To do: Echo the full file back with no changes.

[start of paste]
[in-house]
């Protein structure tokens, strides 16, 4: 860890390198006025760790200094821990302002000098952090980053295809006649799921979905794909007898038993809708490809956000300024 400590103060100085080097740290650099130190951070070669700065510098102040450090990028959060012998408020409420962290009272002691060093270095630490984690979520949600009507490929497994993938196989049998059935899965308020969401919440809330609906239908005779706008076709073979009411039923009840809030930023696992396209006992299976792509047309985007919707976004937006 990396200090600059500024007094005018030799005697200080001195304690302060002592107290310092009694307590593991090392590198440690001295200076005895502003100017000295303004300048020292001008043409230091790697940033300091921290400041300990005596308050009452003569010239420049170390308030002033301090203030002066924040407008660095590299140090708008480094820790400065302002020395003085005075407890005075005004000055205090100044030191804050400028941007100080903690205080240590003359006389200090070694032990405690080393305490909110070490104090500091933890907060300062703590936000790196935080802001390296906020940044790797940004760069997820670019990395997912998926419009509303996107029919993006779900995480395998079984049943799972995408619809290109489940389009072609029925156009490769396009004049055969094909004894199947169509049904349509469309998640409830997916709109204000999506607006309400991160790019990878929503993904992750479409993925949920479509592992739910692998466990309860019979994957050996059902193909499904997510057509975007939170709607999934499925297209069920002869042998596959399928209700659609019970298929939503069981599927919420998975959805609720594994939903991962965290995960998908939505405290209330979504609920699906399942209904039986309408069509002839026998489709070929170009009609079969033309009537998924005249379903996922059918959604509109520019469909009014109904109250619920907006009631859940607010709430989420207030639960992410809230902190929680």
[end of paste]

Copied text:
[in-house]
């Protein structure tokens, strides 16, 4: 860890390198006025760790200094821990302002000098952090980053295809006649799921979905794909007898038993809708490809956000300024 400590103060100085080097740290650099130190951070070669700065510098102040450090990028959060012998408020409420962290009272002691060093270095630490984690979520949600009507490929497994993938196989049998059935899965308020969401919440809330609906239908005779706008076709073979009411039923009840809030930023696992396209006992299976792509047309985007919707976004937006 990396200090600059500024007094005018030799005697200080001195304690302060002592107290310092009694307590593991090392590198440690001295200076005895502003100017000295303004300048020292001008043409230091790697940033300091921290400041300990005596308050009452003569010239420049170390308030002033301090203030002066924040407008660095590299140090708008480094820790400065302002020395003085005075407890005075005004000055205090100044030191804050400028941007100080903690205080240590003359006389200090070694032990405690080393305490909110070490104090500091933890907060300062703590936000790196935080802001390296906020940044790797940004760069997820670019990395997912998926419009509303996107029919993006779900995480395998079984049943799972995408619809290109489940389009072609029925156009490769396009004049055969094909004894199947169509049904349509469309998640409830997916709109204000999506607006309400991160790019990878929503993904992750479409993925949920479509592992739910692998466990309860019979994957050996059902193909499904997510057509975007939170709607999934499925297209069920002869042998596959399928209700659609019970298929939503069981599927919420998975959805609720594994939903991962965290995960998908939505405290209330979504609920699906399942209904039986309408069509002839026998489709070929170009009609079969033309009537998924005249379903996922059918959604509109520019469909009014109904109250619920907006009631859940607010709430989420207030639960992410809230902190929680």